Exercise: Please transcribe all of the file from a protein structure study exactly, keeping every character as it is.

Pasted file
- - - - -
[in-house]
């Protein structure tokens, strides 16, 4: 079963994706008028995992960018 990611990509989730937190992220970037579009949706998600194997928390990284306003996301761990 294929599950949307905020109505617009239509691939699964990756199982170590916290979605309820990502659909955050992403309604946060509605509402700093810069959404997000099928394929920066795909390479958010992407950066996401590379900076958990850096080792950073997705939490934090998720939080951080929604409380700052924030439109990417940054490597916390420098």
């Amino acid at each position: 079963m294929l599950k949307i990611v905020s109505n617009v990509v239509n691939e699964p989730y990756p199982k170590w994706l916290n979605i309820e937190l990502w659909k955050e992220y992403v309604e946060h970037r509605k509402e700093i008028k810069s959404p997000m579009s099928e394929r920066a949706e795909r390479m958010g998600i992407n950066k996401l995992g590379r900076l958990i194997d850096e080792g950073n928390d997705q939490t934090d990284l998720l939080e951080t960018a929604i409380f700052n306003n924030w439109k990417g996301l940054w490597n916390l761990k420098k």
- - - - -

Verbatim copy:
[in-house]
């Protein structure tokens, strides 16, 4: 079963994706008028995992960018 990611990509989730937190992220970037579009949706998600194997928390990284306003996301761990 294929599950949307905020109505617009239509691939699964990756199982170590916290979605309820990502659909955050992403309604946060509605509402700093810069959404997000099928394929920066795909390479958010992407950066996401590379900076958990850096080792950073997705939490934090998720939080951080929604409380700052924030439109990417940054490597916390420098």
């Amino acid at each position: 079963m294929l599950k949307i990611v905020s109505n617009v990509v239509n691939e699964p989730y990756p199982k170590w994706l916290n979605i309820e937190l990502w659909k955050e992220y992403v309604e946060h970037r509605k509402e700093i008028k810069s959404p997000m579009s099928e394929r920066a949706e795909r390479m958010g998600i992407n950066k996401l995992g590379r900076l958990i194997d850096e080792g950073n928390d997705q939490t934090d990284l998720l939080e951080t960018a929604i409380f700052n306003n924030w439109k990417g996301l940054w490597n916390l761990k420098k």